(4)The oath must be taken before the person authorized by law to administer the oath. The person administering the oath has the duty to ensure that the oath is taken in a lawful manner. He or she shall determine that an oath taken in compliance with this Interpretation and the requirements under the laws of the Hong Kong Special Administrative Region is valid, and that an oath which is not taken in compliance with this Interpretation and the requirements under the laws of the Hong Kong Special Administrative Region is invalid. If the oath taken is determined as invalid, no arrangement shall be made for retaking the oath.

It is necessary to point out in particular that the content of the above interpretation is inevitably the meaning of taking the oath in accordance with law, and has always been the basic requirements in respect of oath taking in Hong Kong. Since Hong Kong reunification, the Chief Executive, principal officials, members of the Executive Council, the vast majority of members of the Legislative Council, judges of the courts at all levels and other members of the judiciary have taken the oath in accordance with law when assuming office as required by the Hong Kong Basic Law. However, certain members of the Legislative Council have deviated from the basic requirements in respect of oath taking, with increasing intensity. In particular, when members of the sixth Legislative Council took the oath, certain members-elect, in the course of taking the oath, spoiled the solemn oath taking ceremony, chanted slogans which were unrelated to the oath, failed to take the oath in the form and wording prescribed by law, and even insulted the country and the nation. The conduct of these individuals is in form and in substance contrary to the requirement to take the oath in accordance with law, and is a serious challenge against the bottom line of the principle of "one country, two systems" and the provisions of the Hong Kong Basic Law. Therefore, further making clear the provisions in respect of "when assuming office... must, in accordance with law, swear [the oath]" in Article 104 of the Hong Kong Basic Law is required in order to uphold the Hong Kong Basic Law and the integrity of the law, and is also necessary to restore the order of oath taking by members of the Legislative Council.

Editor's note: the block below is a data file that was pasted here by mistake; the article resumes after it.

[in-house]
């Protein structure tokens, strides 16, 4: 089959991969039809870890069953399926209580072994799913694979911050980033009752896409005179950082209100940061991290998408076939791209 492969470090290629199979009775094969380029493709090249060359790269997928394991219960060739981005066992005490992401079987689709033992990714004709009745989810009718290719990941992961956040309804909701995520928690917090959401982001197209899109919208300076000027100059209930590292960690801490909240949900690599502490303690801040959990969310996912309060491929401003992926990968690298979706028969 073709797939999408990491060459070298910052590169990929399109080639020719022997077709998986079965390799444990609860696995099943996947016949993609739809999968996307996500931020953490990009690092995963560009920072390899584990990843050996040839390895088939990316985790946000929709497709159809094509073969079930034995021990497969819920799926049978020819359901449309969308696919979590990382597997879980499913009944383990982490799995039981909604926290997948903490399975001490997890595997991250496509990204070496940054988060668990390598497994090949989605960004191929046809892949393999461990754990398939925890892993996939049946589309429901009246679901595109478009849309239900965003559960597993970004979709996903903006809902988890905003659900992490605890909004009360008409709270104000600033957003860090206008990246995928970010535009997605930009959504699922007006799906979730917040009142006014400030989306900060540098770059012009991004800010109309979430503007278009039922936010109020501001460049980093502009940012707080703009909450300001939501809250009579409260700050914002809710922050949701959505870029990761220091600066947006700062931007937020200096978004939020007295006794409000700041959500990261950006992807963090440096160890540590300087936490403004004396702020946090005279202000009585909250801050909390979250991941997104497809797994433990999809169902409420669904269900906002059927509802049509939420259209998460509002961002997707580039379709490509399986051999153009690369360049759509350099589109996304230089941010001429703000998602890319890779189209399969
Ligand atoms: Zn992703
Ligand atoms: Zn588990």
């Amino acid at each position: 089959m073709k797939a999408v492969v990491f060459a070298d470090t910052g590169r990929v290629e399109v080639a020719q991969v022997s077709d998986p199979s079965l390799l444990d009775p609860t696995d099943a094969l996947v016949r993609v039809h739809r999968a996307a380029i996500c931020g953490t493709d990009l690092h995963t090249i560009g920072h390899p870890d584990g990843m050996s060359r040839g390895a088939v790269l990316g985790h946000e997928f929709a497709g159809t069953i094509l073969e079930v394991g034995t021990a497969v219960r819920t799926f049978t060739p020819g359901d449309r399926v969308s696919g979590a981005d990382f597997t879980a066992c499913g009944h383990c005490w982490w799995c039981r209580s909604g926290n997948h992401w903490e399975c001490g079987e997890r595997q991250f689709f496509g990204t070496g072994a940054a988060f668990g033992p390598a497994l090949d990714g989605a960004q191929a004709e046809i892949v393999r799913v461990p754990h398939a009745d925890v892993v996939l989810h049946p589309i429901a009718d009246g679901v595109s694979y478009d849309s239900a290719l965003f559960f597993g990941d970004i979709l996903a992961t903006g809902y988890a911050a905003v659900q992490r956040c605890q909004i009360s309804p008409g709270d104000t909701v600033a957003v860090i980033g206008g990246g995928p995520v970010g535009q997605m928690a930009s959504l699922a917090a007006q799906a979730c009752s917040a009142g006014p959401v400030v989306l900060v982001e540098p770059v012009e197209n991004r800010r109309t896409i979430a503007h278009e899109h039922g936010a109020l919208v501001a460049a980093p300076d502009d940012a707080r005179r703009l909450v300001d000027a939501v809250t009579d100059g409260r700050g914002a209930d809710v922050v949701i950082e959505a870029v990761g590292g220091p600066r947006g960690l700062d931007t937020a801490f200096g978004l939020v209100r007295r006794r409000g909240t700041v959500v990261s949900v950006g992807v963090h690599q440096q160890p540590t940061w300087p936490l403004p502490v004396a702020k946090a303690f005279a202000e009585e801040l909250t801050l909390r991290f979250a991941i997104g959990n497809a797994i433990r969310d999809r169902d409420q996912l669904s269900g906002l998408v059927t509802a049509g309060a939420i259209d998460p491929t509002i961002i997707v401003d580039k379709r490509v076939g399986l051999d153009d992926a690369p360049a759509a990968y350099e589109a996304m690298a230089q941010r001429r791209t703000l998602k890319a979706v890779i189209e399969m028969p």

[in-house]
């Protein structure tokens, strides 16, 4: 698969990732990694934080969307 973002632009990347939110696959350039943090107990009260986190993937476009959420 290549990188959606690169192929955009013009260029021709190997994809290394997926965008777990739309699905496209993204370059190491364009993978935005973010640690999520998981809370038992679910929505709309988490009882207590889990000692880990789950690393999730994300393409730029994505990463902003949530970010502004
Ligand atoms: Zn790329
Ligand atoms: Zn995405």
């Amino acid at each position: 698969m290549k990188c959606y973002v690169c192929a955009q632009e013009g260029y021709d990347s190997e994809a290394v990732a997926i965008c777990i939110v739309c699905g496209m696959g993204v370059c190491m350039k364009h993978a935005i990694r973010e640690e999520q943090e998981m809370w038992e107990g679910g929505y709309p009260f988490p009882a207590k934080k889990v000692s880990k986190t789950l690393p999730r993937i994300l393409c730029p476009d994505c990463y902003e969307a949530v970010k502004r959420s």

3. The legal effect and responsibility of oath taking in accordance with law prescribed by Article 104 of the Hong Kong Basic Law

The taking of the oath is a solemn pledge made by an oath taker to his or her country and society in the form of an open declaration. It is legally binding, and a person who breaches the oath must bear corresponding legal responsibility. In relation to the requirement of Article 104 of the Hong Kong Basic Law, taking an oath in accordance with law to uphold the Hong Kong Basic Law of the Hong Kong Special Administrative Region of the People's Republic of China, and to bear allegiance to the HKSAR of the People's Republic of China, is a legal pledge made by public officers specified in that Article to the People' s Republic of China, and its HKSAR. The taking of the oath is an act required by law which has legal effect. An oath taker must truly agree with, and sincerely believe in the requirements of the oath, he or she must also be determined to abide by the oath; and at the same time openly declare that if there is a breach of oath, he or she is willing to bear the corresponding legal responsibility. This is inherent in Article 104 of the Hong Kong Basic Law. On this basis, Article 3 of the Draft Interpretation stipulates, "The taking of the oath stipulated by Article 104 of the Basic Law of the Hong Kong Special Administrative Region of the People's Republic of China is a legal pledge made by the public officers specified in the Article to the People's Republic of China and its Hong Kong Special Administrative Region, and is legally binding. The oath taker must sincerely believe in and strictly abide by the relevant oath prescribed by law. An oath taker who makes a false oath, or, who, after taking the oath, engages in conduct in breach of the oath, shall bear legal responsibility in accordance with law."

You are invited to examine whether the Draft Interpretation and its Explanations are in order.

Source: Xinhua, at: http://news.xinhuanet.com/english/2016-11/08/c_135812367.htm